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FPGA-Based State Machines For Safety Critical System Designs

Safety critical system design for nuclear power plantsI’ve worked in two industries where safety and reliability of soft designs are serious concerns: manned spaceflight at NASA and FDA Medical devices (and there was a few years in the Navy Nuclear Propulsion program, but I was just a knuckle-dragging MM3 back then). . And if you are a software engineer in a safety critical system design and you’ve never missed a little sleep worrying if you made a mistake, you probably have. For safety critical systems, the key questions are how do I know my design will do what I say and how do I know it does not have some unforeseen latent error? FPGA based state machines (also sometimes referred to Finite State Machines (FSM)) offer a unique advantage over a traditional CPU design in that safety critical tasks can be truly isolated and run on hardware tailored to the tasks.

A CPU is a state machine. Every CPU architecture is a general purpose state machine that accepts instructions (aka assembly, machine code) and performs IO or manipulates data based on those instructions. The advances in speed, power, and price in CPUs is breathtaking. We have a $25 Raspberry Pi at the office that can render real time texture shading onto a 1080p image. But all this power carries several drawbacks for high reliability required systems if you use the typical recipe of “high level language + compiler + CPU”:

  • If you have any kind of hardware IO, you share CPU cycles with an interrupt handler that cannot be deterministically modeled over time. Interrupts happen when they happen and your safety critical code shares the same processor and memory.
  • The abstraction from the machine code provided by a high level language is just that, an abstraction from what is really happening at the low level. Yes you can examine the machine code produced by the compiler but that somewhat negates the value of a high level language. Or in other words, you can’t have both abstraction from underlying complexity and clear insight into the inner workings. Decreasing design complexity increases confidence in correctness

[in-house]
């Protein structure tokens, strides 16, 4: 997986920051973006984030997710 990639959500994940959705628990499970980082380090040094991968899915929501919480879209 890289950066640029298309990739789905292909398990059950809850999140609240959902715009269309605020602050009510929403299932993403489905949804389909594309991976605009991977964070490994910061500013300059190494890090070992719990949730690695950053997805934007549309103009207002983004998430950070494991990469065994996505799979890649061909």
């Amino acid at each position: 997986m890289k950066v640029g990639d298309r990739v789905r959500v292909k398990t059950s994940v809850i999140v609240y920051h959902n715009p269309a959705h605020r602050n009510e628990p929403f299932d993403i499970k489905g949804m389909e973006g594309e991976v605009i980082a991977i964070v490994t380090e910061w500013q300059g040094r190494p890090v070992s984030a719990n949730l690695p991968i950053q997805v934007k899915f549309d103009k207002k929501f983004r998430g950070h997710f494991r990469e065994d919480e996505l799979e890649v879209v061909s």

• The CPU and memory are a shared resource among all software routines executing on a processor. If one swimmer in the pool exhibits poor judgement, all swimmers are exposed to the same water. Yes you can have various memory protection schemes that are well tested and robust, but even those have their own cost in time, complexity, and money.

FPGAs offer an alternative platform to implement the same digital logic and algorithms that a CPU + Software but in a dedicated purpose state machine. Sure you get less processing power per $$ or watt (usually) but you gain several key advantages:

    • The algorithm can be truly isolated from any non-essential IO. Your algorithm gets its own swimming pool. You don’t have to prove that tweaking the GUI update task did not alter the behavior of your reactor cooling monitor because you can point to physical and logical isolation of the tasks.
    • You can tailor your algorithm to your problem. FPGA’s have less abstraction between language and implementation. This leads to greater clarity of design. It is much easier to prove a positive in testing and documentation than to disprove a negative. With an isolated VHDL algorithm, I don’t have to show why the parameters of my execution environment (i.e. other tasks, stack size, interrupt handlers, OS time-slicing, etc) don’t hurt me because I define my execution environment as part of my algorithm.

FPGA VHDL Captured Waveforms

  • Algorithm re-use gets easier when your algorithms don’t intersect each other. Once timing is closed on a particular block, it can be moved unchanged to other FPGA fabrics

Although funding concerns have prevented this project reaching market, we had a recent medical device project that served as the inspiration and proving ground for this approach. The customer was time constrained to build a prototype of a complex medical device that integrated several OEM vendor modules from different sources into a single device.  They wanted to base the prototype on an existing mature medical device that had already been thoroughly tested.  The challenge was the existing product only had one available serial port for this expansion but needed to communicate with a half dozen additional sensors that all wanted to communicate via serial.

We chose to route all the new sensors into an FPGA and build a serial data router in state machines in the FPGA fabric.  The biggest advantage to this approach is fault isolation.  Each sensor had its own dedicated data path that shared no resources with other sensors.  The serial data stream from the sensor was de-serialized first then passed through a “parser” that used pattern matching to extract the data of interest. The parsed data of interest was then re-packetized into a single serial data stream of a common format. In this way we interleaved serial data in many formats into a common format single stream.

Finite State Machine
FSM From A Sparx Medical Project

The reverse path to command all the different sensors from a single serial stream was similar but in the opposite direction. The command stream was de-serialized and the data of interest was then routed to unique command handlers based upon a pattern matching algorithm. Each sensor had its own command handler that took the data of interest and re-packetized it into the native sensor format.

With this design, we could isolate all our algorithms from each other. Plus we had the ability to rapidly prototype our soft design for each sensor on a totally different FPGA platform. But that is another blog post.

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